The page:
skip to main content

Search for: All records

Creators/Authors contains: "Boddupalli, S"

Note: When clicking on a Digital Object Identifier (DOI) number, you will be taken to an external site maintained by the publisher. Some full text articles may not yet be available without a charge during the embargo (administrative interval).
What is a DOI Number?

Some links on this page may take you to non-federal websites. Their policies may differ from this site.

  1. Connected Autonomous Vehicular (CAV) platoon refers to a group of vehicles that coordinate their movements and operate as a single unit. The vehicle at the head acts as the leader of the platoon and determines the course of the vehicles following it. The follower vehicles utilize Vehicle-to-Vehicle (V2V) communication and automated driving support systems to automatically maintain a small fixed distance between each other. Reliance on V2V communication exposes platoons to several possible malicious attacks which can compromise the safety, stability, and efficiency of the vehicles. We present a novel distributed resiliency architecture, RePLACe for CAV platoon vehicles to defendmore »against adversaries corrupting V2V communication reporting preceding vehicle position. RePLACe is unique in that it can provide real-time defense against a spectrum of communication attacks. RePLACe provides systematic augmentation of a platoon controller architecture with real-time detection and mitigation functionality using machine learning. Unlike computationally intensive cryptographic solutions RePLACe accounts for the limited computation capabilities provided by automotive platforms as well as the real-time requirements of the application. Furthermore, unlike control-theoretic approaches, the same framework works against the broad spectrum of attacks. We also develop a systematic approach for evaluation of resiliency of CAV applications against V2V attacks. We perform extensive experimental evaluation to demonstrate the efficacy of RePLACe.« less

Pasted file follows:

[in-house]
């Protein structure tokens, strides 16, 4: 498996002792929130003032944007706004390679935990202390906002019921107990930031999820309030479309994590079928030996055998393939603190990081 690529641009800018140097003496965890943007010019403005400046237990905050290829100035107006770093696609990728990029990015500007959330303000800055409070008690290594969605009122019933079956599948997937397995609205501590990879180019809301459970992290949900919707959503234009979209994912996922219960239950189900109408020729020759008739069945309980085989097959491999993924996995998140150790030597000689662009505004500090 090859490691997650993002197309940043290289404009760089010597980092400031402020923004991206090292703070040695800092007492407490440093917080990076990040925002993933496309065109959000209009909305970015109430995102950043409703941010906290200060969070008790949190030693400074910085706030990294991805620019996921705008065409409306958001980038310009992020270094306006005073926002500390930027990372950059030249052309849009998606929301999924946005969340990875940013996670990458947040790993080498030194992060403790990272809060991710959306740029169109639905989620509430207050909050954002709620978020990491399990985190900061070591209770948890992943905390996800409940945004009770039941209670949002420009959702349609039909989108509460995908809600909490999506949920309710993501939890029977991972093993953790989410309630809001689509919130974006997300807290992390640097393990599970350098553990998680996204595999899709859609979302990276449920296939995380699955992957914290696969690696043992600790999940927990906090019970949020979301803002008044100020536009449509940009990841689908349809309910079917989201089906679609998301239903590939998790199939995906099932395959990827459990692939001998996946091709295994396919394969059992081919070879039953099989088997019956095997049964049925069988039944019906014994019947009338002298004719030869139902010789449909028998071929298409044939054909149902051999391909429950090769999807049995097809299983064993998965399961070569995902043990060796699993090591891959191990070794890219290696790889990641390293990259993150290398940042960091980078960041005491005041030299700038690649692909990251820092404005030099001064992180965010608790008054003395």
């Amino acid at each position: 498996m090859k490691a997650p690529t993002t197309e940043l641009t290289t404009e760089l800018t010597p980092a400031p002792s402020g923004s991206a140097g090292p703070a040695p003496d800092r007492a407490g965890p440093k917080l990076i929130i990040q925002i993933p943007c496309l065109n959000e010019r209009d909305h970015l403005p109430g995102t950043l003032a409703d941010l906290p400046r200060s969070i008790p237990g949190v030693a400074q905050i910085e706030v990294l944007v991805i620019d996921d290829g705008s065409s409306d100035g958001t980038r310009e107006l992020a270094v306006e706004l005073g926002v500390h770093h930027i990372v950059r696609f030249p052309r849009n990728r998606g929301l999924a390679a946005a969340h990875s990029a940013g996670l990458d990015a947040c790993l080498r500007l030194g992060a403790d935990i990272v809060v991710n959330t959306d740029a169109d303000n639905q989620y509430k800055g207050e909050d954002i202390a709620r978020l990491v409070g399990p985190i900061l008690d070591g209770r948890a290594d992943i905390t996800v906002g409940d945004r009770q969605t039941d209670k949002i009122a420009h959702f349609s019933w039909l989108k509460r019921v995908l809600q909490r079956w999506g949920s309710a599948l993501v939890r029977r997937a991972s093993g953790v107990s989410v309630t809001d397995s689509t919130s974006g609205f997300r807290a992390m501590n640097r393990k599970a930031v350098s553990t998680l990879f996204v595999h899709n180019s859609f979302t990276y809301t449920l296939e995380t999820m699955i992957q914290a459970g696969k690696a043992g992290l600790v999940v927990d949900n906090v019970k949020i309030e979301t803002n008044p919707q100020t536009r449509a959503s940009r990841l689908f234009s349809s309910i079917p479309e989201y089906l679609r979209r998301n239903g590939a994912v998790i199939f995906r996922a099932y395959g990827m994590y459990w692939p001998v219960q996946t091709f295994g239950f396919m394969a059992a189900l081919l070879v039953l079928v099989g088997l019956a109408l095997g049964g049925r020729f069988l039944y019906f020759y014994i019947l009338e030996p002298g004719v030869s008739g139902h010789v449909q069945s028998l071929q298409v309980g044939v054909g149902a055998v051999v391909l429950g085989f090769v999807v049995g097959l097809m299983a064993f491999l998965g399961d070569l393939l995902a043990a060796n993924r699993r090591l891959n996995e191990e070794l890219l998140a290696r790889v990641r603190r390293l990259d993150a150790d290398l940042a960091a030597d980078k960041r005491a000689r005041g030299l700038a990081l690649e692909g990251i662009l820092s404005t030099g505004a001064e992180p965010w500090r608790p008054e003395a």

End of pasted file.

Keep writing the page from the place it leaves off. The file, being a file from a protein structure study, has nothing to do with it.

2. Autonomous vehicle-following systems, including Adaptive Cruise Control (ACC) and Cooperative Adaptive Cruise Control (CACC), improve safety, efficiency, and string stability for a vehicle (the ego vehicle) following its leading vehicle. The ego vehicle senses or receives information, such as the position, velocity, acceleration, or even intention, of the leading vehicle and controls its own behavior. However, it has been shown that sensors and wireless channels are vulnerable to security attacks, and attackers can modify data sensed from sensors or received from other vehicles. To address this problem, in this paper, we design three types of stealthy attacks on ACC ormore »CACC inputs, where the stealthy attacks can deceive a rule-based detection approach and impede system properties (collision-freeness and vehicle-following distance). We then develop two deep-learning models, a predictor-based model and an encoder-decoder-based model to detect the attacks, where the two models do not need attacker models for training. The experimental results demonstrate the respective strengths of different models and lead to a methodology for the design of learning-based intrusion detection approaches.« less